Kids will love going on this underwater adventure in Hawaiian waters where they can wind their way around reefs and coral to learn more about its sea creatures—from ink-squirting octopus to soaring flying fish. Author Ellie Crow and illustrator Tammy Yee present twenty-one amazing mazes that introduce fascinating facts about various animals with detailed, textured illustrations that make you feel as if you’re diving deep under Hawai‘i’s sea.

Last but not least, friend of the show Charley Memminger, sent me word that his novel Aloha, Lady Blue will be published by St. Martins Press in January with a cover blurb by Pat Sajak, the Wheel of Fortune host and KHON anchor Joe Moore's pal. Here's part of Sajak's glowing recommendation:

“Hawaii just might be my favorite place on Earth. Every time I think I’ve seen it all, I find something else new and exotic. In his extraordinary first novel, Aloha, Lady Blue, longtime Island crime reporter and humorist, Charles Memminger, shows an odd and quirky side to his state that even frequent tourists such as me rarely get to see. The novel’s hero, Stryker McBride, provides a funny and engaging narration to a dark and compelling mystery. Aloha, Lady Blue is a great read for anyone who lives in Hawaii, visits Hawaii, or even dreams of going to Hawaii. Oh, what the heck, it’s for anyone who loves a crackling good story. Mahalo, Charles!"

Who knows? Maybe Charley's book will take on a different media makeover as well... Hollywood movie, perhaps?


For daily viewing times and other useful links, please visit www.CareerChangers.TV. You can also check out video segments from past and current episodes on the CCTV YouTube Channel. Mahalo for watching!

Posted in Career Changers TV, Entrepreneurs, Hawaii film and TV jobs | Comments Off on Apps and Books Updates

OC16 Changing Channels

August 13th, 2012

In case you haven't heard, on August 16, the channel formerly known as OC16 because it aired on 16 (1016 on high def) will move to Channel 12/1012... but will still be called OC16. Got that?

OCSports will move to Channel 16/1016. The explanation given to producers of OC16 shows by the Senior Programming Manager was that "it has to do with tiers, traps and other internal issues that would be difficult to explain... The good news is that OC16 will now be on Basic Service, meaning that more people have access to the channel."

It won't have any affect on my show, Career Changers TV, which will continue to air at the regularly scheduled times (except when preempted for high school sports). You can find daily viewing times on www.CareerChangers.TV and links to the CCTV YouTube Channel, where you can watch segments from past and current episodes.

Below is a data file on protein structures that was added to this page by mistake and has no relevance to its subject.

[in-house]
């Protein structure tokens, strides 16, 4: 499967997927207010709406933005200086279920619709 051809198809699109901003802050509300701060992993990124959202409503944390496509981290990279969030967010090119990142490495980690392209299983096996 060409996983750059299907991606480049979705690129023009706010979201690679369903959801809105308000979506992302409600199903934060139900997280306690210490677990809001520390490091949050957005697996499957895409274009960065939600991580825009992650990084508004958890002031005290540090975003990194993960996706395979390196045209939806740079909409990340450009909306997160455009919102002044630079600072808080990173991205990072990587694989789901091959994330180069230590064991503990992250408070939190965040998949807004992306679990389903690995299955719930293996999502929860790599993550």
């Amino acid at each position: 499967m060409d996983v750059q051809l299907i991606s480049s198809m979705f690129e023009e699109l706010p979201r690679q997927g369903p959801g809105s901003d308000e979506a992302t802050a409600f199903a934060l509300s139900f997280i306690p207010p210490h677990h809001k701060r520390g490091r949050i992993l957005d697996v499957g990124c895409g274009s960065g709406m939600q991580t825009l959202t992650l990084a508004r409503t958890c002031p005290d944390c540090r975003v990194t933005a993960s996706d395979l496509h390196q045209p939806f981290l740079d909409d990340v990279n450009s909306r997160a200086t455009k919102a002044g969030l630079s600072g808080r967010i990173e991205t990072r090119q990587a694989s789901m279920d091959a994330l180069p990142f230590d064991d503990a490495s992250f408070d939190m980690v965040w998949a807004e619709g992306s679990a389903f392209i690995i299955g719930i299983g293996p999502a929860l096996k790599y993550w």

So remember: beginning Thursday, OC16 will be on Channel 12/1012, but will still be called OC16!

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Going for the Gold

August 7th, 2012

Track medal

For one brief track and field season, I held the pole vault record at St. John Vianney High School in Holmdel, New Jersey: 8 feet, 6 inches. Before you laugh though, I should tell you what the circumstances were and note that this was around 1972 when clearing 10 feet was considered pretty good at that level. (And no, high jumpers have not broken 8 feet yet, in case you were wondering.)

To begin with, SJV was a new school and I was in the second graduating class, so we were literally building our sports programs from the ground up. During football practice, players had to form a line across the field and pick up rocks from one end to the other, which we deposited in our helmets. Yet in our first year of varsity football -- no senior class -- we had a winning record. Perhaps, we took extra pride in our team because we got our hands dirty and felt personally connected to that uneven rock-strewn field. It was our home turf.

I ran track in spring mainly to stay in shape for football, but quickly found that at 5'5", my little legs couldn't keep up with bigger, faster competitors in the 100 and 220 yard sprints. However, I wanted to compete in something I might have a chance at winning. No one else was willing to try the pole vault -- and for good reasons: We didn't have a landing pit; none of the coaches knew anything about pole vaulting; and you have to be slightly crazy to run full speed, plant a long pole in a metal box, then fling yourself into the air with the hope that you will not stall midway and fall backwards onto the runway, which was often concrete or part of an adjoining parking lot. None of that deterred me. I saw opportunity where others saw potential disaster or humiliation.